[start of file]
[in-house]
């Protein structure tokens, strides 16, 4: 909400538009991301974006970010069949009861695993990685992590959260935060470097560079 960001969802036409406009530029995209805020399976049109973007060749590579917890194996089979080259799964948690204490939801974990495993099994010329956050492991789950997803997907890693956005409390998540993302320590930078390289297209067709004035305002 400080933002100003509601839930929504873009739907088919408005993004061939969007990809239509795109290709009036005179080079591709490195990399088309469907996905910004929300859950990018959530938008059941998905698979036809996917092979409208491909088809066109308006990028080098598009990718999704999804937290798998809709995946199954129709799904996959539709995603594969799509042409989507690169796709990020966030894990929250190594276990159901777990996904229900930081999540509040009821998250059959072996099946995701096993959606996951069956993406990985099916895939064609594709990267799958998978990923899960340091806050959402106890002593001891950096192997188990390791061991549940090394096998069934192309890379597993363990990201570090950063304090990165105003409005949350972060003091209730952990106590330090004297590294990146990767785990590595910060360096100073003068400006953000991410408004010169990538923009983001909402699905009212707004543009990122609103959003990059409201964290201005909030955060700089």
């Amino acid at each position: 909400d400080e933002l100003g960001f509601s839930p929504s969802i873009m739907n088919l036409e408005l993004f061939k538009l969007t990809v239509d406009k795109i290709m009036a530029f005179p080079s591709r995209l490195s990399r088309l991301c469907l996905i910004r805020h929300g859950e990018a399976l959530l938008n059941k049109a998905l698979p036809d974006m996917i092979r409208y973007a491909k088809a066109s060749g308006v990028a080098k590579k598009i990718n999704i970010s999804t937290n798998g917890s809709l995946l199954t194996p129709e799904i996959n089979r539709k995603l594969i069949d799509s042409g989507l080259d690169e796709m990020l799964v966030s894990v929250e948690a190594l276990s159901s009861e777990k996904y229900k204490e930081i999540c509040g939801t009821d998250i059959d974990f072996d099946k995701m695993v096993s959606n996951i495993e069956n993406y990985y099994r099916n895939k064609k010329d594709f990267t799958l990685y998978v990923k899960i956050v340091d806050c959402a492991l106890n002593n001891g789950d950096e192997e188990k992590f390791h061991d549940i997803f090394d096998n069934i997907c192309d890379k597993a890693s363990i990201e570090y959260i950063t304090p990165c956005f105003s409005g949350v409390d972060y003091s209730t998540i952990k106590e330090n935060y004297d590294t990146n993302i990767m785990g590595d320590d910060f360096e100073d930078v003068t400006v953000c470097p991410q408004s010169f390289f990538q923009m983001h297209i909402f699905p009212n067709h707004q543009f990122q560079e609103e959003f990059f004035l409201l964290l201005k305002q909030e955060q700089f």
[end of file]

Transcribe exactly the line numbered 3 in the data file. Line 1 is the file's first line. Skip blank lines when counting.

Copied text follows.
């Amino acid at each position: 909400d400080e933002l100003g960001f509601s839930p929504s969802i873009m739907n088919l036409e408005l993004f061939k538009l969007t990809v239509d406009k795109i290709m009036a530029f005179p080079s591709r995209l490195s990399r088309l991301c469907l996905i910004r805020h929300g859950e990018a399976l959530l938008n059941k049109a998905l698979p036809d974006m996917i092979r409208y973007a491909k088809a066109s060749g308006v990028a080098k590579k598009i990718n999704i970010s999804t937290n798998g917890s809709l995946l199954t194996p129709e799904i996959n089979r539709k995603l594969i069949d799509s042409g989507l080259d690169e796709m990020l799964v966030s894990v929250e948690a190594l276990s159901s009861e777990k996904y229900k204490e930081i999540c509040g939801t009821d998250i059959d974990f072996d099946k995701m695993v096993s959606n996951i495993e069956n993406y990985y099994r099916n895939k064609k010329d594709f990267t799958l990685y998978v990923k899960i956050v340091d806050c959402a492991l106890n002593n001891g789950d950096e192997e188990k992590f390791h061991d549940i997803f090394d096998n069934i997907c192309d890379k597993a890693s363990i990201e570090y959260i950063t304090p990165c956005f105003s409005g949350v409390d972060y003091s209730t998540i952990k106590e330090n935060y004297d590294t990146n993302i990767m785990g590595d320590d910060f360096e100073d930078v003068t400006v953000c470097p991410q408004s010169f390289f990538q923009m983001h297209i909402f699905p009212n067709h707004q543009f990122q560079e609103e959003f990059f004035l409201l964290l201005k305002q909030e955060q700089f």